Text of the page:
Autoantibodies to erythropoietin receptor in patients with immune-mediated diseases: relationship to anaemia with erythroid hypoplasia

Authors

  • Akinori Hara,

    1. Division of Nephrology, Kanazawa University Hospital, Kanazawa, Ishikawa, Japan
    2. Department of Disease Control and Homeostasis, Faculty of Medicine, Institute of Medical, Pharmaceutical and Health Sciences, Kanazawa University, Kanazawa, Ishikawa, Japan
    Search for more papers by this author
  • Kengo Furuichi,

    1. Division of Nephrology, Kanazawa University Hospital, Kanazawa, Ishikawa, Japan
    2. Department of Disease Control and Homeostasis, Faculty of Medicine, Institute of Medical, Pharmaceutical and Health Sciences, Kanazawa University, Kanazawa, Ishikawa, Japan
    Search for more papers by this author
  • Masato Higuchi,

    1. Medical Research Institute, Kanazawa Medical University, Kanazawa, Ishikawa, Japan
    Search for more papers by this author
  • Yasunori Iwata,

    1. Division of Nephrology, Kanazawa University Hospital, Kanazawa, Ishikawa, Japan
    2. Department of Laboratory Medicine, Faculty of Medicine, Institute of Medical, Pharmaceutical and Health Sciences, Kanazawa University, Kanazawa, Ishikawa, Japan
    Search for more papers by this author
  • Norihiko Sakai,

    1. Division of Nephrology, Kanazawa University Hospital, Kanazawa, Ishikawa, Japan
    2. Department of Disease Control and Homeostasis, Faculty of Medicine, Institute of Medical, Pharmaceutical and Health Sciences, Kanazawa University, Kanazawa, Ishikawa, Japan
    Search for more papers by this author
  • Shuichi Kaneko,

    1. Department of Disease Control and Homeostasis, Faculty of Medicine, Institute of Medical, Pharmaceutical and Health Sciences, Kanazawa University, Kanazawa, Ishikawa, Japan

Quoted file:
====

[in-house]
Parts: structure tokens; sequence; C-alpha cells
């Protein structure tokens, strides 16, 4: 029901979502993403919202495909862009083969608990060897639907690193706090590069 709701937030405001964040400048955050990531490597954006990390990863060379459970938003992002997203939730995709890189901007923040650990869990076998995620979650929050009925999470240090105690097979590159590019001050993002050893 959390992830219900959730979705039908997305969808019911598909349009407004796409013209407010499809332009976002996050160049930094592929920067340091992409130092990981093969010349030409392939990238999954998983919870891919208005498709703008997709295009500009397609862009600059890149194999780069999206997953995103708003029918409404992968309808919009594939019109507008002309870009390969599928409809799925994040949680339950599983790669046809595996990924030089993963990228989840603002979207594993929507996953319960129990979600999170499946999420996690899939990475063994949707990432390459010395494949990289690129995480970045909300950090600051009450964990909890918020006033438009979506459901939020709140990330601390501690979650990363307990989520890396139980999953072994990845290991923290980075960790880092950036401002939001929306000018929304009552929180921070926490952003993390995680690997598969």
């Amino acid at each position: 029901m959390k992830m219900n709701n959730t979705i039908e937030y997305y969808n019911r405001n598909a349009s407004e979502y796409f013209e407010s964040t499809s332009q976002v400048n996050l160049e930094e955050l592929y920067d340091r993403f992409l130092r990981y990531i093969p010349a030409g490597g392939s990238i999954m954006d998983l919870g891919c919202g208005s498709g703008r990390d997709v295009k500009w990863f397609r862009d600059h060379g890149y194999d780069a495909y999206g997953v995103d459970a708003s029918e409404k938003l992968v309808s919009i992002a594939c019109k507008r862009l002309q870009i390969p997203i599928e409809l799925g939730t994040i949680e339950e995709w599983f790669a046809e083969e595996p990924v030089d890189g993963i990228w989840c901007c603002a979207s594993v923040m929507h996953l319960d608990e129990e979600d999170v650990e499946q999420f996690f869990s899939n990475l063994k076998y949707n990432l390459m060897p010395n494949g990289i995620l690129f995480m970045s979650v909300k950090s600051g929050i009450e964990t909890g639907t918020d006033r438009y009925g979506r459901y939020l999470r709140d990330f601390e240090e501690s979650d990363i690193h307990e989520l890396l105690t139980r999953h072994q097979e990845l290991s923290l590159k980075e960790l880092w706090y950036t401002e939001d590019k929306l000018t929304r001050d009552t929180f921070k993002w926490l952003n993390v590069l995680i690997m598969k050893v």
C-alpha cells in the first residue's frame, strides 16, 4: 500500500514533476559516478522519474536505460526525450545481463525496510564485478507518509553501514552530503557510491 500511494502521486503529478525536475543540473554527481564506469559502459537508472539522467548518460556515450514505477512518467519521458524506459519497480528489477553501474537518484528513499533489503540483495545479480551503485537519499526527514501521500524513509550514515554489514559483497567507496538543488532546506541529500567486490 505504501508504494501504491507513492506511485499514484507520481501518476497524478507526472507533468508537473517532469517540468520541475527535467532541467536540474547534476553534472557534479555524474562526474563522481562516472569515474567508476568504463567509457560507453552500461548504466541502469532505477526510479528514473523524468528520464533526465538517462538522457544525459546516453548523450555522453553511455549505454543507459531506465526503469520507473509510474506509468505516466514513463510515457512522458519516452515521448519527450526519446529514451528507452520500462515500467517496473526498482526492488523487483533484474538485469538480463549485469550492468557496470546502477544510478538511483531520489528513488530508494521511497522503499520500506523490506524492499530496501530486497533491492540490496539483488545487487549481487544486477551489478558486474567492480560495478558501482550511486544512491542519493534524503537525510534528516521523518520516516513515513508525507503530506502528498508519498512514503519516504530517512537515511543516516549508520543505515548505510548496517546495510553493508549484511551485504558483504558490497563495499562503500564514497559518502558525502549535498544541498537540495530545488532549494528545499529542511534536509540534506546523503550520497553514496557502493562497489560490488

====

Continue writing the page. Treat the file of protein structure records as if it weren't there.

Search for more papers by this author
  • Takashi Wada

    Corresponding author
    1. Department of Laboratory Medicine, Faculty of Medicine, Institute of Medical, Pharmaceutical and Health Sciences, Kanazawa University, Kanazawa, Ishikawa, Japan
    • Division of Nephrology, Kanazawa University Hospital, Kanazawa, Ishikawa, Japan
    Search for more papers by this author

Correspondence: Takashi Wada, Division of Nephrology, Kanazawa University , Hospital, Department of Laboratory Medicine, Institute of Medical, Pharmaceutical and Health Sciences, Faculty of Medicine, Kanazawa University, 13-1 Takara-machi, Kanazawa 920-8641, Japan.

E-mail: twada@m-kanazawa.jp

Summary

The prevalence, clinical associations and pathogenic role of newly identified autoantibodies to the erythropoietin receptor (EPOR) in patients with anaemia were investigated. Sera from 203 patients with immune-related or chronic kidney diseases were screened for anti-EPOR antibodies by enzyme-linked immunosorbent assay, and antibody specificity was evaluated by immunoprecipitating EPOR from AS-E2 cells using purified immunoglobulin (Ig) fractions. In addition, the pathogenic role of anti-EPOR antibodies was determined by examining their inhibitory effects on AS-E2 cell proliferation. Clinical findings were compared between patients with and without anti-EPOR antibodies, in all patients and those with systemic lupus erythematosus (SLE). Serum anti-EPOR antibodies were detected in 52 patients. Purified IgG or IgM fractions from anti-EPOR antibody-positive sera immunoprecipitated EPOR and inhibited the EPO-dependent proliferation of AS-E2 cells in a dose-dependent manner. Anti-EPOR antibodies were associated with low haemoglobin concentrations and reticulocytopenia in all patients enrolled and those with SLE. Further, there was a negative correlation between the levels of anti-EPOR antibodies and the number of bone marrow erythroblasts in patients who underwent bone marrow examinations. These findings suggest that EPOR autoantibodies are present in a subset of patients with anaemia and that impaired erythropoiesis can be mediated by anti-EPOR antibodies, which functionally neutralize EPO activity.

Ancillary